A tax turnaround

Published : Aug 13, 2004 00:00 IST

Bowing to pressure from players in the capital markets, the Finance Minister dilutes the provisions of the securities transaction tax which had the potential to curb speculative excesses in the stock markets.

TWO weeks after presenting the Union Budget, Finance Minister P. Chidambaram, was forced to roll back a key tax proposal. Addressing the Lok Sabha on July 21, he announced a substantial dilution of the provisions of the Securities Transaction Tax (STT), which had been welcomed widely as a progressive measure. Apart from mobilising resources, the tax had the potential to curb the rampant speculation in the financial markets in general and the stock markets in particular. The rollback is an obvious capitulation to the powerful vested interests that lobbied hard against the new tax proposal. The dilution of the STT dims the possibility of the government using it as a tool to reform the stock market, which has been a victim of speculative excesses in the past decade.

Significantly, the revenue mobilisation figures presented by Chidambaram are likely to go seriously off target. The government, which had hoped to gather Rs.7,000 crores from the imposition of the STT, is now likely to raise only Rs.1,000 crores. This is apart from the losses that government would incur because of the concessions made in the capital gains tax.

Chidambaram proposed that every transaction in securities in the recognised stock exchanges would attract a "turnover tax" of 0.15 per cent. Transactions in stock and index options and futures would also be subject to the tax. However, transactions carried out on the Negotiated Dealing System (NDS), an online system for trading in government securities and bonds operated by the Reserve Bank of India, were to be kept out of the purview of this tax. Only buyers of securities were to pay the proposed tax. The stock exchanges were made responsible for the collection of the tax, from the brokers.

Market players launched an offensive immediately after the presentation of the Budget. Despite the fact that the proposals in the Budget come into effect only after the Finance Bill passed by Parliament obtains presidential assent and is notified by the government, a process that is likely to take three months from the date of presentation of the Budget, stock prices tumbled. Brokers succeeded in halting trading in the debt markets the day after the Budget presentation itself. According to senior Finance Ministry officials a "cartel" of brokers managed to hold the entire market to ransom.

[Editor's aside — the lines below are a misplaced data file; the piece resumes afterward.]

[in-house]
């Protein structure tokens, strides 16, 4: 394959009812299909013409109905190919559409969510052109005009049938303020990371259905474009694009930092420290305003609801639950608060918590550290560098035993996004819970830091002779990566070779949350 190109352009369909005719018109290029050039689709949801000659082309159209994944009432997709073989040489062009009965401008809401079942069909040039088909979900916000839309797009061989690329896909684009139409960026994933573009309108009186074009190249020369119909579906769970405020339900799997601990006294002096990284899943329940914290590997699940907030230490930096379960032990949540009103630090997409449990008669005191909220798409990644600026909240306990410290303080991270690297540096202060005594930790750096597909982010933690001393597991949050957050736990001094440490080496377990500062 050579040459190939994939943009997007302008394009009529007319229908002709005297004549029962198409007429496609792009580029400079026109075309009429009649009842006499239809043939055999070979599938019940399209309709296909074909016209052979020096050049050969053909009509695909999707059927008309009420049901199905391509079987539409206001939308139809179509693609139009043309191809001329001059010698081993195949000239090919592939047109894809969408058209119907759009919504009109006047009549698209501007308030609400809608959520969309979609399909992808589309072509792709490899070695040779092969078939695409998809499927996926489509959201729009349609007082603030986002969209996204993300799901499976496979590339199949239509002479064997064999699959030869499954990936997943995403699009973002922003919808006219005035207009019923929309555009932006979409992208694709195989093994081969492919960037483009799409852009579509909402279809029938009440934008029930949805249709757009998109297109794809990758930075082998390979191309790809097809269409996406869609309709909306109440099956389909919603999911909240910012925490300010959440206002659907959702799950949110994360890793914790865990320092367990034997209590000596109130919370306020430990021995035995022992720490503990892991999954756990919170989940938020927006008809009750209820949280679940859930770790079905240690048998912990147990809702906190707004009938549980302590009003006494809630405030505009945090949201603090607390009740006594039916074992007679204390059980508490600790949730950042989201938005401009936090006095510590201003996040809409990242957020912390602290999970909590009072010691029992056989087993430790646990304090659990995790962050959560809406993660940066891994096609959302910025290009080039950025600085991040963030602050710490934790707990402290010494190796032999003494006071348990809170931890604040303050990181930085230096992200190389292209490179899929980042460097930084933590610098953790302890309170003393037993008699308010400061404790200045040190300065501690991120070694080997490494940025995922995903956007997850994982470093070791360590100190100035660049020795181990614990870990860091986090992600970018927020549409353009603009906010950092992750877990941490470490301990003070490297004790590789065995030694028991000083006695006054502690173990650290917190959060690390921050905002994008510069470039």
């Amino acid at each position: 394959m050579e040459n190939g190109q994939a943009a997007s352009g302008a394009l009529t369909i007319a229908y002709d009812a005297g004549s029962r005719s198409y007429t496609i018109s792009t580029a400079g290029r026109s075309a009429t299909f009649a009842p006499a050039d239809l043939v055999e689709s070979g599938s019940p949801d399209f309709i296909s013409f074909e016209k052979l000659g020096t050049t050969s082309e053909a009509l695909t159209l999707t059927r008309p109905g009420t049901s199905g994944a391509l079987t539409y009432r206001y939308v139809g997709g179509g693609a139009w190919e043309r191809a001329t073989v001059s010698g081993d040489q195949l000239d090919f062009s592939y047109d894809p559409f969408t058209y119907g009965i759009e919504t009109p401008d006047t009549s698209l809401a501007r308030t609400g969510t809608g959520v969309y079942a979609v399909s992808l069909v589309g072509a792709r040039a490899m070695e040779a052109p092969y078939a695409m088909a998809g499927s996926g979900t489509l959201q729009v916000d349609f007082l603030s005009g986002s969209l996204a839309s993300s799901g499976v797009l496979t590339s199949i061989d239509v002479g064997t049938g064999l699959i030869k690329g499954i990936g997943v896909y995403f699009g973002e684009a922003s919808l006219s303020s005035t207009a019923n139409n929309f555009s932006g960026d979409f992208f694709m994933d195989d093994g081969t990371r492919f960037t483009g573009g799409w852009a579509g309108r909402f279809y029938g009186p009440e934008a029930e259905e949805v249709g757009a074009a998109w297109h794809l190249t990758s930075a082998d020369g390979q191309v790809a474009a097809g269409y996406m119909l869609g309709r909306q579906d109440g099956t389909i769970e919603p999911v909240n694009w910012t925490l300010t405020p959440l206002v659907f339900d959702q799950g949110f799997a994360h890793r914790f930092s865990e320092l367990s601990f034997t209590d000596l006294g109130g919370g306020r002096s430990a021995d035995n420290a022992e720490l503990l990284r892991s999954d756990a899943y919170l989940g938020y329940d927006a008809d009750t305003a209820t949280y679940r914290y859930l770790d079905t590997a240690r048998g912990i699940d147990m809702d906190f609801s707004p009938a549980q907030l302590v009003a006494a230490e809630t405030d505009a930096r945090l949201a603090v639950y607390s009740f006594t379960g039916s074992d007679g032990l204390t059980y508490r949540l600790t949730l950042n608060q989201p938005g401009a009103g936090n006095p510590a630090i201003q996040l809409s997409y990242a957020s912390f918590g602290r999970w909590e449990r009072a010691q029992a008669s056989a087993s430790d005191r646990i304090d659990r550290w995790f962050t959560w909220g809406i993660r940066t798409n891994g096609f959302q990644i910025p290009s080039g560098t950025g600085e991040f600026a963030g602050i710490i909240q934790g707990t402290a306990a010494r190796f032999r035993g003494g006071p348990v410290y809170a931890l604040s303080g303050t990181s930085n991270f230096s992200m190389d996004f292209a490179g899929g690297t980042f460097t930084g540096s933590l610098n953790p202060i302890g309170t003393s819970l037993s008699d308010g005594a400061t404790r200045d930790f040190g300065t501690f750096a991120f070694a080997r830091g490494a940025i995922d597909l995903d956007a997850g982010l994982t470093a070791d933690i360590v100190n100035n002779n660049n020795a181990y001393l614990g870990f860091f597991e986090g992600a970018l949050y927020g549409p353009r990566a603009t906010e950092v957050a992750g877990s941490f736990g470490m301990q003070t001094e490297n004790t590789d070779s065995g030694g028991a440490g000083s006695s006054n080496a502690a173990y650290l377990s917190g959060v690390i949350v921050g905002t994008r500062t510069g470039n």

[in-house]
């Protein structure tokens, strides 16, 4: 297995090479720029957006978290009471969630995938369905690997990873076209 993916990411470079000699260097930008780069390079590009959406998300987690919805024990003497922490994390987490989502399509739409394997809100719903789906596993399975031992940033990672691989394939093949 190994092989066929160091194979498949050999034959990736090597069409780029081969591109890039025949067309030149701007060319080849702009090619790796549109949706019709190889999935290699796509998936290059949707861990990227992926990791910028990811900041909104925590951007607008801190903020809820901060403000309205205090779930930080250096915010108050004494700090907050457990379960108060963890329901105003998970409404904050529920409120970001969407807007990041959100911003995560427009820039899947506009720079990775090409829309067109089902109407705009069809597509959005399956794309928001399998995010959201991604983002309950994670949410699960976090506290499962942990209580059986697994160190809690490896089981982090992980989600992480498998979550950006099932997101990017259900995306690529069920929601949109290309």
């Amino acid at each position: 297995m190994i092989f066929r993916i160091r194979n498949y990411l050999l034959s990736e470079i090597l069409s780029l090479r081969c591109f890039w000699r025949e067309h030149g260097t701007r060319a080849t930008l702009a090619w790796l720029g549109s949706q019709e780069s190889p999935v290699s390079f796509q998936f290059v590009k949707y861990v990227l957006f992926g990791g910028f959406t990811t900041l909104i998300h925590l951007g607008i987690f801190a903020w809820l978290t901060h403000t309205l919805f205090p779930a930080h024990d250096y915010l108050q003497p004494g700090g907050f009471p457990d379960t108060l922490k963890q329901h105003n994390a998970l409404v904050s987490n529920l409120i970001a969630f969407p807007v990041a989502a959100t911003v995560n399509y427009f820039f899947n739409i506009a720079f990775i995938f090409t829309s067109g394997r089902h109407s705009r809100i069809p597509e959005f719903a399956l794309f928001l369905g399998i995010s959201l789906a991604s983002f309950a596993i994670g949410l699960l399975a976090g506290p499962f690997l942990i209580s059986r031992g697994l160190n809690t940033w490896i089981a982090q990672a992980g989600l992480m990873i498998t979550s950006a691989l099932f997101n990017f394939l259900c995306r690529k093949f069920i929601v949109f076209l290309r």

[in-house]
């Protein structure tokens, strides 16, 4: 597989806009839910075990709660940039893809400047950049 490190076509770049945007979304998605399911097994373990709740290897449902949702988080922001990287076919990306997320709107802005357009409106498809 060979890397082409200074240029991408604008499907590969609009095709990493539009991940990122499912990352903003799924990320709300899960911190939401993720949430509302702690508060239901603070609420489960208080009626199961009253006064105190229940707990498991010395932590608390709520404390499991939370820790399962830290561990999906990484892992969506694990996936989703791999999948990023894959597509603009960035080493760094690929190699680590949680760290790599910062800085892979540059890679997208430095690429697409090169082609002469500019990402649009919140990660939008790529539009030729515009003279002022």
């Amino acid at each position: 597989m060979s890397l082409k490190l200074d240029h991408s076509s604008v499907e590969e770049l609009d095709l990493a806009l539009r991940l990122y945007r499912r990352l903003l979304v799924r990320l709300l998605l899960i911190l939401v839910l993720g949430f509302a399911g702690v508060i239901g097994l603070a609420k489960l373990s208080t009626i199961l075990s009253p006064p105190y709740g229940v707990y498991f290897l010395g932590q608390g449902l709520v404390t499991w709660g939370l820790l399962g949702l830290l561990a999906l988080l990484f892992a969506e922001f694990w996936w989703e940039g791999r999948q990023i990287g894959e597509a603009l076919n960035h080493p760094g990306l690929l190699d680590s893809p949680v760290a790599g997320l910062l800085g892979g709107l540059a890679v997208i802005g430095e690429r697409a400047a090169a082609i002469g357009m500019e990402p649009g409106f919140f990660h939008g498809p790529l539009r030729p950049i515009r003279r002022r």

THE imposition of the STT cannot be separated from the other changes that the Finance Minister has announced. While the short-term capital gains tax (held for less than one year in the case of shares and other securities) was reduced from 33 per cent to 10 per cent, the long-term capital gains tax was abolished. Given the fact that these concessions would lead to lower revenues, the STT was imposed in the hope that it would help the government recover at least a part of the revenues lost as a result of lower capital gains tax rates.

The STT is regarded as an efficient, progressive and transparent method of taxing securities transactions because it is difficult to evade and easy to collect and is loaded against speculators. Since the STT did not differentiate between short-term and long-term transactions, the tax is biased inherently against short-term investors like day-traders, arbitrageurs and others who make swift short-term transactions. High volumes, rather than large margins, are what motivate these swift-dealers.

Moreover, the STT is also a device that can slow down the phenomenon of speculators and traders making swift profits by merely trading without actually possessing or delivering the securities they trade in. The STT, by imposing tax on such speculative deals, would impose a cost on such transactions.

Although Chidambaram defended his proposal, he showed an immediate willingness to bargain on it. He told industry chambers on July 12 that although the STT is "efficient, neat, non-regressive and eliminates tax avoidance", he was prepared to "revisit the numbers" and "fine-tune" the proposal. He argued that the new proposal ought to be seen in the context of the concessions offered on capital gains. He appeared to pressure those who called for the dismantling of the new proposal when he said that a review of the STT may have to be accompanied by higher tax rates on capital gains, both long- and short-term. In short, Chidambaram appeared to suggest that a trade-off between capital gains tax rates and the STT rates would be on the cards if and when he would "revisit" the STT rates.